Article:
Beginning this week, we have added the SuperMotocross points’ ranking beside the rider’s name and in one fell swoop, Lawrence went from being unranked in the 450 class to 26th. To qualify for the inaugural SuperMotocross’ guaranteed 20 positions that automatically make the gate for the three-race championship series, Lawrence needs to be inside the top 20 in combined Supercross and Motocross points. The bubble is currently held by Justin Starling and Lawrence needs to make up 44 points to overtake him.

Sexton’s second-place finish in the overall standings at Fox Raceway marked his ninth consecutive top-five finish. After the race, Sexton compared the battle he had with Lawrence to the one he experienced with Eli Tomac in last year’s Pro Motocross championship. These two riders had a significant advantage over the field in Pala, but there is still a lot of racing to be completed.

MORE: Jett Lawrence wastes no time, wins first 450 race

After missing 13 rounds to a concussion, Dylan Ferrandis told NBC Sports that he was not going to do anything risky in the season opener at Fox Raceway. If he dialed back his effort at all, one would be hard-pressed to notice. He finished third in both motos and was third in the overall standings. Ferrandis began the weekend just outside the top 20 in combined SuperMotocross points and climbed to 19th. In the next few weeks, he will get a little more breathing room over the cutline and then challenge for wins.

Adam Cianciarulo’s three-race streak of top-five finishes ended with a sixth-place overall at Fox Raceway, but that was enough to advance him one position in the NBC SuperMotocross Power Rankings and land him eighth in the combined points standings. His individual motos were moderate, but Cianciarulo is still battling the effects of injury and a nagging loss of strength in his wrist.

Aaron Plessinger returned from injury in the Supercross season finale to finish second at Salt Lake City. He added another top-five to his season total and now has six of those in the 13 rounds he’s made. With Ken Roczen and Eli Tomac not currently racing in Motocross, Plessinger has an opportunity to rise to the third seeding in short order.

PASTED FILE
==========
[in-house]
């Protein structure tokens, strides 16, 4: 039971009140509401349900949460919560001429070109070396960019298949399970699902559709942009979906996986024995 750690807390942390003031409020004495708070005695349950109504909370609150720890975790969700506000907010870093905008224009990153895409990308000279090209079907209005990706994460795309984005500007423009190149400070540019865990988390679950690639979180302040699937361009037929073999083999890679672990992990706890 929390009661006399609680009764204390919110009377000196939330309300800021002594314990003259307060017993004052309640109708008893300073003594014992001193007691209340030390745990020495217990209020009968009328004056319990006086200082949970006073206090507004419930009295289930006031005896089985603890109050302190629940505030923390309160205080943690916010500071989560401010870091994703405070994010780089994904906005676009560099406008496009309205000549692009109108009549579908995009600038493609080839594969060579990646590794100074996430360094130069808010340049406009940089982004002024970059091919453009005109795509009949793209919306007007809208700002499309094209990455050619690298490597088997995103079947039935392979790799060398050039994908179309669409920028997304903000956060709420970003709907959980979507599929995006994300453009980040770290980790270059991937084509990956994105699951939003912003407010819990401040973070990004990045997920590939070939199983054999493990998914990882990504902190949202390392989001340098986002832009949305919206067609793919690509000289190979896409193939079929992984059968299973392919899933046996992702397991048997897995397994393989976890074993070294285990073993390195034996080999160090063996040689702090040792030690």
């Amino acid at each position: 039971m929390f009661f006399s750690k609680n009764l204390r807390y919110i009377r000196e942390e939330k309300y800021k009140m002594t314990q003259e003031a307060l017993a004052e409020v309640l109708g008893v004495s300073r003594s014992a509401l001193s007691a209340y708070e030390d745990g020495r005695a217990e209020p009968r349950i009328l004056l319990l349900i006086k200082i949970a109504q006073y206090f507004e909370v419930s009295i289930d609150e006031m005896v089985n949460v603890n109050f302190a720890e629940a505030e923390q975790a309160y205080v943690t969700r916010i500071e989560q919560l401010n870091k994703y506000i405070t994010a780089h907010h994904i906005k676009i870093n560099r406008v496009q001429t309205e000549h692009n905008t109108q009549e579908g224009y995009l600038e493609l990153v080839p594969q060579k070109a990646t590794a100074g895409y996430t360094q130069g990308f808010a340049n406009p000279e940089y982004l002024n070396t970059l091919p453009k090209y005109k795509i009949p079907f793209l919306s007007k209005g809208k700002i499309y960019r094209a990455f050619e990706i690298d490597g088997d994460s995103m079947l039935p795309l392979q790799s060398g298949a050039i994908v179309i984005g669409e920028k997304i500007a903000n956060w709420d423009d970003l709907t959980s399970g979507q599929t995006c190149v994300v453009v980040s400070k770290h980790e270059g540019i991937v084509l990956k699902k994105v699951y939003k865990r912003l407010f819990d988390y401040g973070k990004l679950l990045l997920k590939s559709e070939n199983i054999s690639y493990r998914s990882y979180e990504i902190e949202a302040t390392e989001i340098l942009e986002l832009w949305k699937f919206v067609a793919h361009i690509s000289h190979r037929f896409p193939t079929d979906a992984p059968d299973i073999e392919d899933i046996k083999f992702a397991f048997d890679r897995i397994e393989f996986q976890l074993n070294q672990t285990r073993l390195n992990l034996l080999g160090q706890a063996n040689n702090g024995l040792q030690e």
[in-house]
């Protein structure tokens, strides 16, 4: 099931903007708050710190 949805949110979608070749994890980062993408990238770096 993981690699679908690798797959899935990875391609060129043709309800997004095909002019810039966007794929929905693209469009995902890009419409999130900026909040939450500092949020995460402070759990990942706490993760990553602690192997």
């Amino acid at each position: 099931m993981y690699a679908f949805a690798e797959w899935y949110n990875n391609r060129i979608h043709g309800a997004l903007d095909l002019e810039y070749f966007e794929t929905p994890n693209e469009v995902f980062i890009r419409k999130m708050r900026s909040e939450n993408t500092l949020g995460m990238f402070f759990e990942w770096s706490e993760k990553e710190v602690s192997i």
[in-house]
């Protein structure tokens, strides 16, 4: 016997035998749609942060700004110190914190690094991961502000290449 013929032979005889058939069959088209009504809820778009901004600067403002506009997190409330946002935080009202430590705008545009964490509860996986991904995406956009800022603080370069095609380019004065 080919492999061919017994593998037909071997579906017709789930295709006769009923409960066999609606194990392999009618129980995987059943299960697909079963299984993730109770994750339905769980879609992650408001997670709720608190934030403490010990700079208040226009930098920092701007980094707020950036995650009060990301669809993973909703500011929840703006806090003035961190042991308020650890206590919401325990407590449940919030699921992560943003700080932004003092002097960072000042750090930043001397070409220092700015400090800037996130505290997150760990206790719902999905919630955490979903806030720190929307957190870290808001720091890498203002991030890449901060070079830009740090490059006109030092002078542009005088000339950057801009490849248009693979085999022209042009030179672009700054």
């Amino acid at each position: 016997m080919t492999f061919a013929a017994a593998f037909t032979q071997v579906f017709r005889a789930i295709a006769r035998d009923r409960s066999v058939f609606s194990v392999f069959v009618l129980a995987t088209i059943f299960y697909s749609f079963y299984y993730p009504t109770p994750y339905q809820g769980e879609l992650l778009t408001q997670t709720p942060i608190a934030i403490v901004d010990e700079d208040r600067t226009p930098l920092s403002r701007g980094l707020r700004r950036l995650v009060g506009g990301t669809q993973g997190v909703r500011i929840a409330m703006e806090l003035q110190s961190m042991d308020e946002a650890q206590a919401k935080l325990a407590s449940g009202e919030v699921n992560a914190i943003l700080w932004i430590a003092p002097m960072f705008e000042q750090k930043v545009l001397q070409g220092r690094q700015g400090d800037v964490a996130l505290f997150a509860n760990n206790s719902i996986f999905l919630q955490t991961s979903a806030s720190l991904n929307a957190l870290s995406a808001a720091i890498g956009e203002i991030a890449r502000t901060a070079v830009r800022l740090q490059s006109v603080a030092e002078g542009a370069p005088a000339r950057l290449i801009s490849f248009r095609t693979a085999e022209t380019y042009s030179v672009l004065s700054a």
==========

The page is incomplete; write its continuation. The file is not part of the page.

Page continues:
450 Rankings

Driver (SMX rank) Power
1. Jett Lawrence (26) 93.33 NA
2. Chase Sexton (1) 92.36 1 -1
3. Dylan Ferrandis (19) 89.00 NA
4. Adam Cianciarulo (8) 82.89 5 1
5. Aaron Plessinger (5) 81.20 9 4
6. Justin Hill (9)
Not racing MX
79.75 8 2
7. Ken Roczen (4)
injured | Not racing MX
79.13 3 -4
8. Jose Butron (30) 75.67 NA
9. Lorenzo Locurcio (29) 75.00 NA
10. Eli Tomac (2)
74.50 2 -8
11. Dean Wilson (10)
Not racing MX
72.88 7 -4
12. Cooper Webb (3) 71.17 6 -6
13. Jerry Robin (32) 70.33 NA
14. Justin Barcia (6)
70.00 4 -10
15. Kyle Chisholm (15) 65.36 11 -4
16. Dante Oliveira (36) 65.00 NA
17. Shane McElrath (11)
Not racing MX
63.63 12 -5
18. Ryan Surratt (38) 63.33 NA
19. Josh Hill (13)
Not racing MX
62.38 13 -6
20. Justin Starling (20)
Not racing MX
62.13 19 -1

Motocross 450 Points

A bad start to Moto 1 at Fox Raceway was not enough to deter Hunter Lawrence. Neither was the fact that he was riding with sore ribs after experiencing a practice crash earlier in the week. He was a distant 10th to start the first race and for most of the 30 minutes, it seemed he would finish off the podium. Lawrence did not win the 250 East Supercross championship by giving in to hopelessness or pain, however.

Lawrence picked off one rider and then another until he found the battle for the top five in front of him at the halfway point. Once the field started to lap riders, Lawrence used the opportunity to continue forward through the grid. He passed third-place Jo Shimoda with two laps remaining and challenged Maximus Vohland for second on the final trip around Fox Raceway, but had to settle for the final spot on the podium. Lawrence dominated Moto 2 and claimed the overall victory in Pala.